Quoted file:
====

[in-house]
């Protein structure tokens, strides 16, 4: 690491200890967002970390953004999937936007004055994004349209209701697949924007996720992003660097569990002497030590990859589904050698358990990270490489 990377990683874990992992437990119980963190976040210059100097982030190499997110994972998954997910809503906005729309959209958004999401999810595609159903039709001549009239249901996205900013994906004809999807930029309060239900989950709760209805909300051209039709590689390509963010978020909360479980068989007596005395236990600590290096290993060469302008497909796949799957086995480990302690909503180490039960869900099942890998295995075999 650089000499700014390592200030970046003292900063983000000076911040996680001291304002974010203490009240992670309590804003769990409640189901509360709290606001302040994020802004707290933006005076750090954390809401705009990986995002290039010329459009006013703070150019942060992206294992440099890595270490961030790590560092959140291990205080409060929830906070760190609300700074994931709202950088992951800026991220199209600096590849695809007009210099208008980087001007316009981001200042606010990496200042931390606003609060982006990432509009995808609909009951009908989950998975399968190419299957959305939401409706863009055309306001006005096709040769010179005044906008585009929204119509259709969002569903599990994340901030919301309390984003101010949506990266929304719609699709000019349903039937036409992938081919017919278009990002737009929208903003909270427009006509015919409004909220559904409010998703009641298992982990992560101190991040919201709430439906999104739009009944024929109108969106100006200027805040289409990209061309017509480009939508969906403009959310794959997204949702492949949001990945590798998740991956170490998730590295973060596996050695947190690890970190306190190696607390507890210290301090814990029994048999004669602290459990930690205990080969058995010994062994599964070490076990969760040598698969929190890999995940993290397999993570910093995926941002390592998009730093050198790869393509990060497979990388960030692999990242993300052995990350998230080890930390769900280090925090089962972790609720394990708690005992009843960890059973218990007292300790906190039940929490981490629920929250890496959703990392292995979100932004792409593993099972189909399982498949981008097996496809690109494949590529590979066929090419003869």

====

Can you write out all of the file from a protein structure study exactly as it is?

[in-house]
């Protein structure tokens, strides 16, 4: 690491200890967002970390953004999937936007004055994004349209209701697949924007996720992003660097569990002497030590990859589904050698358990990270490489 990377990683874990992992437990119980963190976040210059100097982030190499997110994972998954997910809503906005729309959209958004999401999810595609159903039709001549009239249901996205900013994906004809999807930029309060239900989950709760209805909300051209039709590689390509963010978020909360479980068989007596005395236990600590290096290993060469302008497909796949799957086995480990302690909503180490039960869900099942890998295995075999 650089000499700014390592200030970046003292900063983000000076911040996680001291304002974010203490009240992670309590804003769990409640189901509360709290606001302040994020802004707290933006005076750090954390809401705009990986995002290039010329459009006013703070150019942060992206294992440099890595270490961030790590560092959140291990205080409060929830906070760190609300700074994931709202950088992951800026991220199209600096590849695809007009210099208008980087001007316009981001200042606010990496200042931390606003609060982006990432509009995808609909009951009908989950998975399968190419299957959305939401409706863009055309306001006005096709040769010179005044906008585009929204119509259709969002569903599990994340901030919301309390984003101010949506990266929304719609699709000019349903039937036409992938081919017919278009990002737009929208903003909270427009006509015919409004909220559904409010998703009641298992982990992560101190991040919201709430439906999104739009009944024929109108969106100006200027805040289409990209061309017509480009939508969906403009959310794959997204949702492949949001990945590798998740991956170490998730590295973060596996050695947190690890970190306190190696607390507890210290301090814990029994048999004669602290459990930690205990080969058995010994062994599964070490076990969760040598698969929190890999995940993290397999993570910093995926941002390592998009730093050198790869393509990060497979990388960030692999990242993300052995990350998230080890930390769900280090925090089962972790609720394990708690005992009843960890059973218990007292300790906190039940929490981490629920929250890496959703990392292995979100932004792409593993099972189909399982498949981008097996496809690109494949590529590979066929090419003869």